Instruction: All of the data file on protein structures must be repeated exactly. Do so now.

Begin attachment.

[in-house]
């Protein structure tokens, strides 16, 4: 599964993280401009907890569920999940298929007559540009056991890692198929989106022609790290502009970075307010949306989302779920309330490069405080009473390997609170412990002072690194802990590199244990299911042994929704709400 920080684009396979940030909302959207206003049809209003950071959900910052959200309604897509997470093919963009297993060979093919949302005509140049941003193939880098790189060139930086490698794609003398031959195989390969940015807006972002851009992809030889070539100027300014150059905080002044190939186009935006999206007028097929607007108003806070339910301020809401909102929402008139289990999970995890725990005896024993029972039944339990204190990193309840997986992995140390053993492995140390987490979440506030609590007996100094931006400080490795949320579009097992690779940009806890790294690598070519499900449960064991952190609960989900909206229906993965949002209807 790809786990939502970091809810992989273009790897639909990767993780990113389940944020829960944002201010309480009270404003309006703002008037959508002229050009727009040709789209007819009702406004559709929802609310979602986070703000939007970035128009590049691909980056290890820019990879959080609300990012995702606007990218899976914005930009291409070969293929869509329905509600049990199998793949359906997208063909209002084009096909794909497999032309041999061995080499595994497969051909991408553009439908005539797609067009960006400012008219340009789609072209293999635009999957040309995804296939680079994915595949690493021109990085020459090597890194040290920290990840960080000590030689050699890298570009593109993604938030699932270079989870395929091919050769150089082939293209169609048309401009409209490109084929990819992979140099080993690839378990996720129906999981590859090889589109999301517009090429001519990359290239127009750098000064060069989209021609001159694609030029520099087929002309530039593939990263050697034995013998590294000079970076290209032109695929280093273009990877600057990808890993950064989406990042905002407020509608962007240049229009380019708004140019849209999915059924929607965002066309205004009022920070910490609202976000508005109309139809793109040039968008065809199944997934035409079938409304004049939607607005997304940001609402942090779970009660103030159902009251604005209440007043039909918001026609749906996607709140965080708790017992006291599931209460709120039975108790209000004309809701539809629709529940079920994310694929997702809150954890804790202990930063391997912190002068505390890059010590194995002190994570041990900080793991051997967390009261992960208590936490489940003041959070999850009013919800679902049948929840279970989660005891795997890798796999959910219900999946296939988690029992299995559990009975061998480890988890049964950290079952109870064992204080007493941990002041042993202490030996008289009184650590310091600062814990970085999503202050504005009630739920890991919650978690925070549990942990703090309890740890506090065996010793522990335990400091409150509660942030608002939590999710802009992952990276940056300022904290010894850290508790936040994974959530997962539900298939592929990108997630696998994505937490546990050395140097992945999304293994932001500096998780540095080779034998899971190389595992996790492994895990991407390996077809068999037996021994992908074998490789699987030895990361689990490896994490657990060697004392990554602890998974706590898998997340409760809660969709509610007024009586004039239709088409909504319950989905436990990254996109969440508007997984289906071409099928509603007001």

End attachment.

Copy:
[in-house]
């Protein structure tokens, strides 16, 4: 599964993280401009907890569920999940298929007559540009056991890692198929989106022609790290502009970075307010949306989302779920309330490069405080009473390997609170412990002072690194802990590199244990299911042994929704709400 920080684009396979940030909302959207206003049809209003950071959900910052959200309604897509997470093919963009297993060979093919949302005509140049941003193939880098790189060139930086490698794609003398031959195989390969940015807006972002851009992809030889070539100027300014150059905080002044190939186009935006999206007028097929607007108003806070339910301020809401909102929402008139289990999970995890725990005896024993029972039944339990204190990193309840997986992995140390053993492995140390987490979440506030609590007996100094931006400080490795949320579009097992690779940009806890790294690598070519499900449960064991952190609960989900909206229906993965949002209807 790809786990939502970091809810992989273009790897639909990767993780990113389940944020829960944002201010309480009270404003309006703002008037959508002229050009727009040709789209007819009702406004559709929802609310979602986070703000939007970035128009590049691909980056290890820019990879959080609300990012995702606007990218899976914005930009291409070969293929869509329905509600049990199998793949359906997208063909209002084009096909794909497999032309041999061995080499595994497969051909991408553009439908005539797609067009960006400012008219340009789609072209293999635009999957040309995804296939680079994915595949690493021109990085020459090597890194040290920290990840960080000590030689050699890298570009593109993604938030699932270079989870395929091919050769150089082939293209169609048309401009409209490109084929990819992979140099080993690839378990996720129906999981590859090889589109999301517009090429001519990359290239127009750098000064060069989209021609001159694609030029520099087929002309530039593939990263050697034995013998590294000079970076290209032109695929280093273009990877600057990808890993950064989406990042905002407020509608962007240049229009380019708004140019849209999915059924929607965002066309205004009022920070910490609202976000508005109309139809793109040039968008065809199944997934035409079938409304004049939607607005997304940001609402942090779970009660103030159902009251604005209440007043039909918001026609749906996607709140965080708790017992006291599931209460709120039975108790209000004309809701539809629709529940079920994310694929997702809150954890804790202990930063391997912190002068505390890059010590194995002190994570041990900080793991051997967390009261992960208590936490489940003041959070999850009013919800679902049948929840279970989660005891795997890798796999959910219900999946296939988690029992299995559990009975061998480890988890049964950290079952109870064992204080007493941990002041042993202490030996008289009184650590310091600062814990970085999503202050504005009630739920890991919650978690925070549990942990703090309890740890506090065996010793522990335990400091409150509660942030608002939590999710802009992952990276940056300022904290010894850290508790936040994974959530997962539900298939592929990108997630696998994505937490546990050395140097992945999304293994932001500096998780540095080779034998899971190389595992996790492994895990991407390996077809068999037996021994992908074998490789699987030895990361689990490896994490657990060697004392990554602890998974706590898998997340409760809660969709509610007024009586004039239709088409909504319950989905436990990254996109969440508007997984289906071409099928509603007001």